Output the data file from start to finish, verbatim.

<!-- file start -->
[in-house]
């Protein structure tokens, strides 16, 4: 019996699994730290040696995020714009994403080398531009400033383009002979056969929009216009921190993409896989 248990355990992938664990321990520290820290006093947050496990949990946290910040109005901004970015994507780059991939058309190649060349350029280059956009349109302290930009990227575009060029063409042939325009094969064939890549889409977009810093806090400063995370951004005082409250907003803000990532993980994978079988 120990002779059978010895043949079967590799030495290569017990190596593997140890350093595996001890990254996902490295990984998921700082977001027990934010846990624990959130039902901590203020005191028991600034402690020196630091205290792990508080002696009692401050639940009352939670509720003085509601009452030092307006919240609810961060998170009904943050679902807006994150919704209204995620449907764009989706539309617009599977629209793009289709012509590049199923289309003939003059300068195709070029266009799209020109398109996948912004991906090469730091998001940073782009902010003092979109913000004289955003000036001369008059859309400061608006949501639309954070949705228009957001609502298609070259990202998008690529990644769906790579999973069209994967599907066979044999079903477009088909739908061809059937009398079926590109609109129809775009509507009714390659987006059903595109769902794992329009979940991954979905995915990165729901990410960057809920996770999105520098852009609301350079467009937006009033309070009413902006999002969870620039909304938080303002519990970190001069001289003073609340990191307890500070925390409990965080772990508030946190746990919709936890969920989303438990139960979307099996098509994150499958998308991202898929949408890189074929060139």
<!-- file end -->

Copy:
[in-house]
């Protein structure tokens, strides 16, 4: 019996699994730290040696995020714009994403080398531009400033383009002979056969929009216009921190993409896989 248990355990992938664990321990520290820290006093947050496990949990946290910040109005901004970015994507780059991939058309190649060349350029280059956009349109302290930009990227575009060029063409042939325009094969064939890549889409977009810093806090400063995370951004005082409250907003803000990532993980994978079988 120990002779059978010895043949079967590799030495290569017990190596593997140890350093595996001890990254996902490295990984998921700082977001027990934010846990624990959130039902901590203020005191028991600034402690020196630091205290792990508080002696009692401050639940009352939670509720003085509601009452030092307006919240609810961060998170009904943050679902807006994150919704209204995620449907764009989706539309617009599977629209793009289709012509590049199923289309003939003059300068195709070029266009799209020109398109996948912004991906090469730091998001940073782009902010003092979109913000004289955003000036001369008059859309400061608006949501639309954070949705228009957001609502298609070259990202998008690529990644769906790579999973069209994967599907066979044999079903477009088909739908061809059937009398079926590109609109129809775009509507009714390659987006059903595109769902794992329009979940991954979905995915990165729901990410960057809920996770999105520098852009609301350079467009937006009033309070009413902006999002969870620039909304938080303002519990970190001069001289003073609340990191307890500070925390409990965080772990508030946190746990919709936890969920989303438990139960979307099996098509994150499958998308991202898929949408890189074929060139």